1866. Ianthoenas palumboides

(1866) Ianthoenas palumboides *.

THE ANDAMANESE WOOD-PIGEON.

Carpophaga palumboides Hume, Str. Feath., i, p. 302 (1873) (Andamans). Alsocomus palumboides. Blanf. & Oates, iv, p. 39.

Vernacular names. None recorded.

Description. Whole head a beautiful pearl-grey or pearl-white, showing a faint sheen of emerald-green on the crown and nape ; upper neck darker and with more gloss ; lower neck with a darker green gloss and with the black bases to the feathers showing through; remainder of upper parts and wing-coverts a deep slaty-grey, almost black, each feather edged metallic green, purple-copper or amethyst according to the light, the margins to the median coverts narrow and always green; greater coverts and quills blackish-brown, the second to the fourth and sometimes the fifth primary with a narrow edge of grey-brown to the outer web; tail blackish-brown ; lower parts from neck to vent light slaty-grey with a faint emerald sheen; under wing-coverts, axillaries, flanks and under tail-coverts a rather darker grey.

Colours of soft parts. Iris orange, reddish-yellow or orange-pink ; cere and base of bill lake-red or pinkish-lilac, remainder of bill yellowish-white or almost white; legs and feet fleshy-pink, more red in front, claws horny-white.

Measurements. Wing 241 to 258 mm. " Weight 1 lb. 2 oz." (Davison).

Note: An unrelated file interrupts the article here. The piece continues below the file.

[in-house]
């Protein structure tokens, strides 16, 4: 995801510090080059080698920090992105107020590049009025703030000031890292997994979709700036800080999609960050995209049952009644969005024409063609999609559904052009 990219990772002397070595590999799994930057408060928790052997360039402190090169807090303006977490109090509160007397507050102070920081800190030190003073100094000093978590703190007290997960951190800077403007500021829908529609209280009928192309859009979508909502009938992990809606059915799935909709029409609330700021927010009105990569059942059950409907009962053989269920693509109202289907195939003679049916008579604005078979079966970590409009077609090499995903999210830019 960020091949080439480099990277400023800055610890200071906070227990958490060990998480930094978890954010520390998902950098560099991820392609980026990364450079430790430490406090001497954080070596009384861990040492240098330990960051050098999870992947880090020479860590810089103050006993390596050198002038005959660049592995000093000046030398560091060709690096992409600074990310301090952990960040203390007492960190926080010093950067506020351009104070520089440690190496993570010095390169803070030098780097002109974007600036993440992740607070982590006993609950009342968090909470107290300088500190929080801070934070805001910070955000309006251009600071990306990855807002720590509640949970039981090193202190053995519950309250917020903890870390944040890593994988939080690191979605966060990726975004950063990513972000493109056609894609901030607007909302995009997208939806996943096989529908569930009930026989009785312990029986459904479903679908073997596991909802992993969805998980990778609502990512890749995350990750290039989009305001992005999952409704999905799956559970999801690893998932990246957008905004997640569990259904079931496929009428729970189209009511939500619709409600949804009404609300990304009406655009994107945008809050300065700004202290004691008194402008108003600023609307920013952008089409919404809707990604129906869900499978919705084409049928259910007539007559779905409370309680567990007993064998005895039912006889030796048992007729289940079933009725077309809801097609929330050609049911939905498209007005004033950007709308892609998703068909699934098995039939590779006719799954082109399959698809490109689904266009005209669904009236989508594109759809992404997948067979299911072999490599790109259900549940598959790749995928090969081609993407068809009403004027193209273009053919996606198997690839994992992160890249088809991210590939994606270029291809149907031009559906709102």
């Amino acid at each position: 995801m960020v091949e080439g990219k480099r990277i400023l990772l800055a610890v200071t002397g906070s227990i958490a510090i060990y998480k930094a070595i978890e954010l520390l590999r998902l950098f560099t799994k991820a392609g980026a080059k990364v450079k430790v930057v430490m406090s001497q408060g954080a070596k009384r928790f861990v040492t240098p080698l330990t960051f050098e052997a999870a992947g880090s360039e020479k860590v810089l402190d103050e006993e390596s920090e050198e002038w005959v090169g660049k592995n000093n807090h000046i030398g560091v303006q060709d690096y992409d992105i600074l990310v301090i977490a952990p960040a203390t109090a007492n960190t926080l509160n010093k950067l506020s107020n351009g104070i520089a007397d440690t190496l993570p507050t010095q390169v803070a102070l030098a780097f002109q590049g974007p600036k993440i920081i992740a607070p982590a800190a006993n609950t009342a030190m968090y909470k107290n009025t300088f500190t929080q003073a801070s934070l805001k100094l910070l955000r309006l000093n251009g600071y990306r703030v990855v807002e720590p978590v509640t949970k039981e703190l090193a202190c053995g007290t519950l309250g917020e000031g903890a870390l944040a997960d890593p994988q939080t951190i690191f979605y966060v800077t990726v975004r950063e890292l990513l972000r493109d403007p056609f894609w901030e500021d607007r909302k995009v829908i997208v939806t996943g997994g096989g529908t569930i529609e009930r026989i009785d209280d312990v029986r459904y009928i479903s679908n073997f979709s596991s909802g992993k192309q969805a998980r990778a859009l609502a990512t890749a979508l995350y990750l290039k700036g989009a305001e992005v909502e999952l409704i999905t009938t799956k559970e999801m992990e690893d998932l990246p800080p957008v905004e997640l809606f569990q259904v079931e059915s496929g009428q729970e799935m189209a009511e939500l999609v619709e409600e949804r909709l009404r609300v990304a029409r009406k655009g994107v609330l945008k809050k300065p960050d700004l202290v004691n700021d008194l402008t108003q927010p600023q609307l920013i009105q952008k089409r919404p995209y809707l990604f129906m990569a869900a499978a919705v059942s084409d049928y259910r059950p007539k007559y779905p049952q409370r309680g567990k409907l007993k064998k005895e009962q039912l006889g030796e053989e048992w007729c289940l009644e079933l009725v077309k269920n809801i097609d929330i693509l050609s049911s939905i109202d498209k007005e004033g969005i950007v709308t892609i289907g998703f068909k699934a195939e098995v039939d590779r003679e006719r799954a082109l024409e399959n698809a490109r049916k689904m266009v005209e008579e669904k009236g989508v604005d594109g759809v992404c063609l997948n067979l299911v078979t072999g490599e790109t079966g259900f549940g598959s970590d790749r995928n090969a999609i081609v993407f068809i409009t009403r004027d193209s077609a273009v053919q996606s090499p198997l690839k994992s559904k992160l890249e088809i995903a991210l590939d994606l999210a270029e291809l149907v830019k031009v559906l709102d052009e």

Young birds have the head a much darker grey with less sheen and the upper parts duller and browner.

Distribution. Andamans and Nicobars.

Nidification. Unknown.

Habits. This is a forest Pigeon and according to Hume very like Muscadivora in its habits, frequenting the tops of the highest and most densely-foliaged tree but Davison and Butler both obtained specimens which were seated on very low branches or actually on the ground. Hume saw " hundreds " at a roosting-place on a conical rocky islet and also common in the Macpherson's Straits where they were flying over in small parties. They are fruit-eaters as far as is known and have a deep, loud " coo."

* I cannot separate Ianth&nas nkohanca, which seems to have been founded on an immature bird* Other specimens from Ineenge, Trinkut and Nankowry, which are adult, are exactly the same as Andaman birds.

BookTitle: 
The Fauna Of British India, Including Ceylon And Burma-birds(second Edition)
Reference: 
Baker, EC S (1922–1930) The fauna of British India, including Ceylon and Burma. Second edition. vol.5 1928.
Title in Book: 
1866. Ianthoenas palumboides
Book Author: 
Edward Charles Stuart Baker
CatNo: 
1866
Year: 
1928
Page No: 
233
Common name: 
Andamanese Wood Pigeon
M_ID: 
4862
M_CN: 
Andaman Wood Pigeon
M_SN: 
Columba palumboides
Volume: 
Vol. 5
id: 
4540

Add new comment

CAPTCHA
This question is for testing whether or not you are a human visitor and to prevent automated spam submissions.
Image CAPTCHA
Enter the characters shown in the image.
Scratchpads developed and conceived by (alphabetical): Ed Baker, Katherine Bouton Alice Heaton Dimitris Koureas, Laurence Livermore, Dave Roberts, Simon Rycroft, Ben Scott, Vince Smith